6 Day Trips from Nagasaki City - A Prefecture Soaked In History And Natural Beauty

Nagasaki, on the far western edge of Japan's main islands, is known mostly for its main city. The city of Nagasaki was the only port city that remained open during Japan's centuries of isolation, allowing it to develop a distinctive food culture and architectural sights. But there's much more to see in the city's environs as well - beautiful seashores and islands, traditional townscapes, and hot springs galore! If you're spending a few days in Nagasaki, then you should consider some of these day trips to get a fuller image of Japan's history and nature.


Things to Do

1. Shimabara: Jump Back to the Samurai Era

Today in Shimabara, you can still find remnants of life in the Edo Period (1603-1867): the castle has been restored to its original majestic state, and nearby, a group of restored samurai houses are fully open to the public and allow you to get a glimpse into what daily life was like in the 17th century. Try on some samurai armor while you're at the castle!

The city of Shimabara is charming beyond just its samurai quarter. It is known as a "city of water" because of the many springs that dot the city, and you can find carp swimming about in little aqueducts that line the roads as well as in ponds like in the Shimeiso garden. Don't miss out on the local delicacies like "kanzarashi," which are dumplings served in a honey-based syrup, and "guzoni," a stew with large rice cakes.

The name Shimabara has also been etched in history due to the 1637 - 1638 Shimabara Rebellion, when a group of overtaxed peasants and persecuted Christians took up arms against the local lord and attacked, and Shimabara Castle was one of the battle locations.

Shimabara is an hour and a half from Nagasaki City by car and slightly more by train. The Shimabara Railway may run relatively infrequently, but it runs right along the coastline and offers a beautiful sight of the sea. One popular activity is to get off at Omisaki Station (said to be the station that's closest to the sea in all of Japan), write a wish on a yellow handkerchief (as yellow is the railroad's trademark color), and tie it to the station railing!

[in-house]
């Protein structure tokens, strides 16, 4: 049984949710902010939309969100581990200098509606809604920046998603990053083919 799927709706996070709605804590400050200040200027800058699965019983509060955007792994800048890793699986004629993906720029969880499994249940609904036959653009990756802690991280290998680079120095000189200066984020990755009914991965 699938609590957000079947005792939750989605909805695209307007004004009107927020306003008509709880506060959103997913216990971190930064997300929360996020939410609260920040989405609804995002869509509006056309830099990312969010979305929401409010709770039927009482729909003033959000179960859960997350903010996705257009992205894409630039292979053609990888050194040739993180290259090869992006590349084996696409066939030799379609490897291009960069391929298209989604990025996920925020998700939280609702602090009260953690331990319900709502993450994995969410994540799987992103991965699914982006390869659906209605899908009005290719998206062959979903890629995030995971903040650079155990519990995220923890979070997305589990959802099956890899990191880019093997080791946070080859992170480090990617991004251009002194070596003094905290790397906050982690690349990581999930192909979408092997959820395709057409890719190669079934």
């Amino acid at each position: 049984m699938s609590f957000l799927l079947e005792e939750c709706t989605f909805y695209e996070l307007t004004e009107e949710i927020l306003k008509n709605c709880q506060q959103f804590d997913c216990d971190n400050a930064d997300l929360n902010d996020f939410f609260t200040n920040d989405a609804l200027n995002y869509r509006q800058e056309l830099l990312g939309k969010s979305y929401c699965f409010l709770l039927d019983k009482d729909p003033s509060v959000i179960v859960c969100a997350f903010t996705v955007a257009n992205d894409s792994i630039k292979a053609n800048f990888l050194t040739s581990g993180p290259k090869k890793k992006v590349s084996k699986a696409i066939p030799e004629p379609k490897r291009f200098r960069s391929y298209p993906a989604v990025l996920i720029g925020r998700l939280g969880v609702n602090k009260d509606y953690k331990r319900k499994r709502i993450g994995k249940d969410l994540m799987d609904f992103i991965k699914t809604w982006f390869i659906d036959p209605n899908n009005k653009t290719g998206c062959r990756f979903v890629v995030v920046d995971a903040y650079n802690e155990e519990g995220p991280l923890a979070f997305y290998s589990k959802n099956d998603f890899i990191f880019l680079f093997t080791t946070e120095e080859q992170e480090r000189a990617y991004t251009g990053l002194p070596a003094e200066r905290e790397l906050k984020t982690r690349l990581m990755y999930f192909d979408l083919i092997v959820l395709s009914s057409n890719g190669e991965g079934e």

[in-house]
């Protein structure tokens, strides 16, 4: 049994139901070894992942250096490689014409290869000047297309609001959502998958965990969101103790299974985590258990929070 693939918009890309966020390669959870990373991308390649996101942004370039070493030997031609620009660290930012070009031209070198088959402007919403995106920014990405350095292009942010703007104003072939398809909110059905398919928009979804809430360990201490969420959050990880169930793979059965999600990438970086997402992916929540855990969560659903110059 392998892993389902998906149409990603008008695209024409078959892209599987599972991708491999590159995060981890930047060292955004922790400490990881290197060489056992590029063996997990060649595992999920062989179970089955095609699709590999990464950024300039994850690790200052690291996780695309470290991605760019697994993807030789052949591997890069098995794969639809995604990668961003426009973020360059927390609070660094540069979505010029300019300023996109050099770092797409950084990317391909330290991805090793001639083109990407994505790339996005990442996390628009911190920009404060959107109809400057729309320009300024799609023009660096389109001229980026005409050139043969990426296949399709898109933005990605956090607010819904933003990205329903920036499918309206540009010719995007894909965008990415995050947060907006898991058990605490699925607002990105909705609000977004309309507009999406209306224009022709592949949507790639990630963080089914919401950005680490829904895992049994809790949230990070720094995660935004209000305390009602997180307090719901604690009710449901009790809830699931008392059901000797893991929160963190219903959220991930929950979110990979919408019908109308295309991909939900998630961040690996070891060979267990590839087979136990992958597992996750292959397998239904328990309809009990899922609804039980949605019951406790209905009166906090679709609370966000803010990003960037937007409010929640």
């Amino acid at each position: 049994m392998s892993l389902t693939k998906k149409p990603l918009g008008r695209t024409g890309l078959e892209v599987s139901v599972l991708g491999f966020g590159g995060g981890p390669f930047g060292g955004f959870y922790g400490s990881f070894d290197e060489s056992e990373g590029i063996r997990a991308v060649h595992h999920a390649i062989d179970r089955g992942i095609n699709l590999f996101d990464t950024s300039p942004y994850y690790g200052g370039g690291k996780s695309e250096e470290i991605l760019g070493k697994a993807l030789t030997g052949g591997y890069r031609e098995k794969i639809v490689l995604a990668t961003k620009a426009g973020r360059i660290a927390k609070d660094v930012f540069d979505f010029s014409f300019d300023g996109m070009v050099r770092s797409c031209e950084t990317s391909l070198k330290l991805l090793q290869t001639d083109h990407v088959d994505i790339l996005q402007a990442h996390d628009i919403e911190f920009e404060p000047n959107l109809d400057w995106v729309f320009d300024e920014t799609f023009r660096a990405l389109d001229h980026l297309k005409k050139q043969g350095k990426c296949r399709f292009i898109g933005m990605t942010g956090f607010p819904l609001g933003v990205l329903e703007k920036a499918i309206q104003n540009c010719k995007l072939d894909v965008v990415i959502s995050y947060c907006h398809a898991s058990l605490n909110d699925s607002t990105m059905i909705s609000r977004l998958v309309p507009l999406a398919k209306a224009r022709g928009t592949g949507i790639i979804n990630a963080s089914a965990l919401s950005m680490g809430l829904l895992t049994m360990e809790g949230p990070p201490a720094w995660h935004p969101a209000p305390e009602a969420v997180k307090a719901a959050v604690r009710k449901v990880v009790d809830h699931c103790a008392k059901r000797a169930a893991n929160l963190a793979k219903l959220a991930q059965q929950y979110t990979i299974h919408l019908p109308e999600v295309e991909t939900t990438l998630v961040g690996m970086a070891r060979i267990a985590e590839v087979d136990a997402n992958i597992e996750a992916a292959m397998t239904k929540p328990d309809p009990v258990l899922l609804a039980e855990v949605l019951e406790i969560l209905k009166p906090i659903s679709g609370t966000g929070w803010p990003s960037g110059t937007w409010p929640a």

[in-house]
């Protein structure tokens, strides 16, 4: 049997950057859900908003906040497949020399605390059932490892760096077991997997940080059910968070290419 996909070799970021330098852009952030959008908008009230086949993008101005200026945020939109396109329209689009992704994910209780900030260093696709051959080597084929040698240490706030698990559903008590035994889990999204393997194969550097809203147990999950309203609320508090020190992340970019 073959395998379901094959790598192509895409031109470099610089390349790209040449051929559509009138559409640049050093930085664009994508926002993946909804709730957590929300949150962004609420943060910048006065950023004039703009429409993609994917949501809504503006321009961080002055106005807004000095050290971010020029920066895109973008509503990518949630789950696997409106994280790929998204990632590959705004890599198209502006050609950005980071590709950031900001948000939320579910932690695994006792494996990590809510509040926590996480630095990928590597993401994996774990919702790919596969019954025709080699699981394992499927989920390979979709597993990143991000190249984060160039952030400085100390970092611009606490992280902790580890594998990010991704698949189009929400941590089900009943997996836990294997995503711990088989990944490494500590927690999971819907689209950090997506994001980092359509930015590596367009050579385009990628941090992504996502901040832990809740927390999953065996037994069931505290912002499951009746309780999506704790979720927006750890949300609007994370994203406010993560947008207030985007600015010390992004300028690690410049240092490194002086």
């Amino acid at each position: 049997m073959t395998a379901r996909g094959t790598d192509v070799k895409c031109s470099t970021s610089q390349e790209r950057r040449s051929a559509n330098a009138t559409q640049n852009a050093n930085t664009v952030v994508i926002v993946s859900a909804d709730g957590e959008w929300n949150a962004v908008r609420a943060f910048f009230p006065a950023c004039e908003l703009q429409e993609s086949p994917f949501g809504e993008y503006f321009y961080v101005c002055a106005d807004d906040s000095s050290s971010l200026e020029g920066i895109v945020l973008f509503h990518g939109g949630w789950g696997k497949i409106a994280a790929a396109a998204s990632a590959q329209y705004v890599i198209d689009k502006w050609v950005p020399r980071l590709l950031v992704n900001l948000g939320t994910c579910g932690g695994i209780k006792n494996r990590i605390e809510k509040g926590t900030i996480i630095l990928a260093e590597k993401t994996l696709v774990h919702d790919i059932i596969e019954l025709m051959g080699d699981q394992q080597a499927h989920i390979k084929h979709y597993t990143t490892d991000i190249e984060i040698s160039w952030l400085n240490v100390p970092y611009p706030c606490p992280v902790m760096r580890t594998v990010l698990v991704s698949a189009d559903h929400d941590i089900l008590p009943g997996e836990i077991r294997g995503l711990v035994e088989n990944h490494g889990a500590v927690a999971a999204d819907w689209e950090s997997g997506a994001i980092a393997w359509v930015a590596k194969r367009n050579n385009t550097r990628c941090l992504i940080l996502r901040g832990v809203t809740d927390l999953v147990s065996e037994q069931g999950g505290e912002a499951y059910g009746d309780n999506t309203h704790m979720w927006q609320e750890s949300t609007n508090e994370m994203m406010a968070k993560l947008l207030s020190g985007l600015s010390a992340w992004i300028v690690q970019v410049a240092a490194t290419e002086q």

For a first-person tour description of Shimabara's attractions, check out this article!

2. Unzen Onsen: A Hot Spring in the Mountains

Right next door to Shimabara is Unzen, a hot spring resort and national park. Unzen-Amakusa National Park was the first-ever national park in Japan, designated in 1934, and it later became Japan's first Global Geopark.

The hot springs at Unzen go by the name Unzen Jigoku (the "Hells of Unzen") because of the hot spring area's boiling water and volcanic gases billowing straight out of the ground. But despite the unpleasant name, it has been quite popular internationally as a summer resort, and indeed it is the sulfuric content in the water that is said to be beneficial to your skin! There are a few experiences you should enjoy while you are there, like snacking on some onsen-steamed eggs, warming your feet on the geothermal heat at the "foot steam," and trying the lemonade that has been an Unzen staple since its early days as a resort as it is made using local spring water and lemons from the Shimabara Peninsula.

Before or after indulging in a relaxing soak, you should see the beautiful natural vistas that the Unzen area offers. The most popular spot is the Nita Pass, which is almost 1,100 meters above sea level and situated between two mountain peaks, and from which you can gaze down upon the mountain slopes. The fall foliage colours are particularly beautiful, while springtime sees pink azaleas in full bloom. If you’re visiting in fall, make sure also to visit the Misojien Garden, whose evening illuminations and bright-red foliage are particularly wonderful!

3. Arita: A Ceramic Town That Once Defined Japan

During the Edo Period, even as the central government banned international trade, trade with the Dutch and Chinese were still permitted from some locations, which is how porcelain from Saga Prefecture was exported overseas and became a sensation in Europe under the name "Imari ware." It got that name because it was exported to Nagasaki from the port city of Imari; much of the actual production happened in neighboring Arita. Arita-Imari ware began as blue designs on white backgrounds, and is still associated with that color scheme. However, the designs later became more colorful and more intricate, fueling Imari ware's popularity overseas.

Arita is in Saga Prefecture but is easily reachable from Nagasaki (1 hr 10 min by car, 2 hrs by train). It's a traditional small town that definitely defines itself by its ceramic heritage. You should definitely visit the Tozan Shrine, where the torii gate, lanterns, and guardian lions are all made of ceramics, and have a meal using Arita ware tableware at Gallery Arita, a beautiful cafe not far from Arita Station.

The most accessible way of taking in the ceramics experience is by visiting Arita Porcelain Park, a "porcelain amusement park" that takes the form of a German town and palace. In addition to food, shopping, and plenty of ceramics pieces to admire, there is also an active kiln where you can experience spinning a lathe, moulding pieces by hand, or drawing designs.